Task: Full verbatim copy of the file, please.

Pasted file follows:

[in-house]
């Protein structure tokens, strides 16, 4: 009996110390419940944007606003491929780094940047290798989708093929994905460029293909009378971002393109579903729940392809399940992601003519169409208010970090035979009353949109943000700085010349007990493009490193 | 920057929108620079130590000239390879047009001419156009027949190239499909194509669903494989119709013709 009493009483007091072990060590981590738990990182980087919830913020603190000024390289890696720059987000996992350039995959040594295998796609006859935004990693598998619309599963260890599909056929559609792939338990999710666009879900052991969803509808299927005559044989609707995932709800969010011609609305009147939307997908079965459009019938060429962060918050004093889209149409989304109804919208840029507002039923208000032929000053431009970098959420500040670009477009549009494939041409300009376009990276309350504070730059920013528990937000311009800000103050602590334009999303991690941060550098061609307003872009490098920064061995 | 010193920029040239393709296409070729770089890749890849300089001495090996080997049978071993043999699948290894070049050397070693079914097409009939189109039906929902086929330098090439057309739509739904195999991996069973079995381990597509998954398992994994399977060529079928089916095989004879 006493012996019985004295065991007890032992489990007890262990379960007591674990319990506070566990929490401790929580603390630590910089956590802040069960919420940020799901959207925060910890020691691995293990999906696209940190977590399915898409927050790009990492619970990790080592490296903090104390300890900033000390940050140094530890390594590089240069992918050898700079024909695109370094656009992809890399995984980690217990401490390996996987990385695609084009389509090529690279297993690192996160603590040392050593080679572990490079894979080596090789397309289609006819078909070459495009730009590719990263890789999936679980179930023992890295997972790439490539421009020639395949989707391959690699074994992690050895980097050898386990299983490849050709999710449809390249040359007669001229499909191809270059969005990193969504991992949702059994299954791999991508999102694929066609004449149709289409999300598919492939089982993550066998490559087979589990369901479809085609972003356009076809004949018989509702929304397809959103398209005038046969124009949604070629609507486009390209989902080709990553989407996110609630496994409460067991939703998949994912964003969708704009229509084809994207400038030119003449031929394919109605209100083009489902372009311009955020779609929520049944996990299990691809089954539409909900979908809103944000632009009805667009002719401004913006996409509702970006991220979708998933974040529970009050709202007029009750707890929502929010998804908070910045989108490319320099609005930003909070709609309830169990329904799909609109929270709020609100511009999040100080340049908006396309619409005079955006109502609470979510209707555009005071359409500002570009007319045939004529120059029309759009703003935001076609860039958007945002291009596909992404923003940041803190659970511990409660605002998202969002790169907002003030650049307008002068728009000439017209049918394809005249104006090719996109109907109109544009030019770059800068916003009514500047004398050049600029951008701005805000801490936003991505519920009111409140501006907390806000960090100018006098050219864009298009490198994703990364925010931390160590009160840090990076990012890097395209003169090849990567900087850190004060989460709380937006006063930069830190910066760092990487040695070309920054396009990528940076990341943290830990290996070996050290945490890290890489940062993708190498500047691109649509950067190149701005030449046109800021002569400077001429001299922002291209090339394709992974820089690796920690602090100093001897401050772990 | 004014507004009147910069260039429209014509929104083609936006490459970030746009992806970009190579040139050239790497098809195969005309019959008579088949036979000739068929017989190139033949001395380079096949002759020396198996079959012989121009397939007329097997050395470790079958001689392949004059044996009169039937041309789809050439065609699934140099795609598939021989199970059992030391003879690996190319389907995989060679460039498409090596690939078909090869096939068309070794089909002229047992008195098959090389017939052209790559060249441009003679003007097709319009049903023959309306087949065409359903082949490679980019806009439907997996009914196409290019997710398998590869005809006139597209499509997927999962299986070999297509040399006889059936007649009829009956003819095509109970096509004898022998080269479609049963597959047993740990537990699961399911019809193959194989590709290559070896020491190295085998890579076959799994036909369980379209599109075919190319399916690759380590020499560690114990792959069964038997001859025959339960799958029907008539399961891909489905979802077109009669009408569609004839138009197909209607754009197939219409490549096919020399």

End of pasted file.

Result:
[in-house]
């Protein structure tokens, strides 16, 4: 009996110390419940944007606003491929780094940047290798989708093929994905460029293909009378971002393109579903729940392809399940992601003519169409208010970090035979009353949109943000700085010349007990493009490193 | 920057929108620079130590000239390879047009001419156009027949190239499909194509669903494989119709013709 009493009483007091072990060590981590738990990182980087919830913020603190000024390289890696720059987000996992350039995959040594295998796609006859935004990693598998619309599963260890599909056929559609792939338990999710666009879900052991969803509808299927005559044989609707995932709800969010011609609305009147939307997908079965459009019938060429962060918050004093889209149409989304109804919208840029507002039923208000032929000053431009970098959420500040670009477009549009494939041409300009376009990276309350504070730059920013528990937000311009800000103050602590334009999303991690941060550098061609307003872009490098920064061995 | 010193920029040239393709296409070729770089890749890849300089001495090996080997049978071993043999699948290894070049050397070693079914097409009939189109039906929902086929330098090439057309739509739904195999991996069973079995381990597509998954398992994994399977060529079928089916095989004879 006493012996019985004295065991007890032992489990007890262990379960007591674990319990506070566990929490401790929580603390630590910089956590802040069960919420940020799901959207925060910890020691691995293990999906696209940190977590399915898409927050790009990492619970990790080592490296903090104390300890900033000390940050140094530890390594590089240069992918050898700079024909695109370094656009992809890399995984980690217990401490390996996987990385695609084009389509090529690279297993690192996160603590040392050593080679572990490079894979080596090789397309289609006819078909070459495009730009590719990263890789999936679980179930023992890295997972790439490539421009020639395949989707391959690699074994992690050895980097050898386990299983490849050709999710449809390249040359007669001229499909191809270059969005990193969504991992949702059994299954791999991508999102694929066609004449149709289409999300598919492939089982993550066998490559087979589990369901479809085609972003356009076809004949018989509702929304397809959103398209005038046969124009949604070629609507486009390209989902080709990553989407996110609630496994409460067991939703998949994912964003969708704009229509084809994207400038030119003449031929394919109605209100083009489902372009311009955020779609929520049944996990299990691809089954539409909900979908809103944000632009009805667009002719401004913006996409509702970006991220979708998933974040529970009050709202007029009750707890929502929010998804908070910045989108490319320099609005930003909070709609309830169990329904799909609109929270709020609100511009999040100080340049908006396309619409005079955006109502609470979510209707555009005071359409500002570009007319045939004529120059029309759009703003935001076609860039958007945002291009596909992404923003940041803190659970511990409660605002998202969002790169907002003030650049307008002068728009000439017209049918394809005249104006090719996109109907109109544009030019770059800068916003009514500047004398050049600029951008701005805000801490936003991505519920009111409140501006907390806000960090100018006098050219864009298009490198994703990364925010931390160590009160840090990076990012890097395209003169090849990567900087850190004060989460709380937006006063930069830190910066760092990487040695070309920054396009990528940076990341943290830990290996070996050290945490890290890489940062993708190498500047691109649509950067190149701005030449046109800021002569400077001429001299922002291209090339394709992974820089690796920690602090100093001897401050772990 | 004014507004009147910069260039429209014509929104083609936006490459970030746009992806970009190579040139050239790497098809195969005309019959008579088949036979000739068929017989190139033949001395380079096949002759020396198996079959012989121009397939007329097997050395470790079958001689392949004059044996009169039937041309789809050439065609699934140099795609598939021989199970059992030391003879690996190319389907995989060679460039498409090596690939078909090869096939068309070794089909002229047992008195098959090389017939052209790559060249441009003679003007097709319009049903023959309306087949065409359903082949490679980019806009439907997996009914196409290019997710398998590869005809006139597209499509997927999962299986070999297509040399006889059936007649009829009956003819095509109970096509004898022998080269479609049963597959047993740990537990699961399911019809193959194989590709290559070896020491190295085998890579076959799994036909369980379209599109075919190319399916690759380590020499560690114990792959069964038997001859025959339960799958029907008539399961891909489905979802077109009669009408569609004839138009197909209607754009197939219409490549096919020399």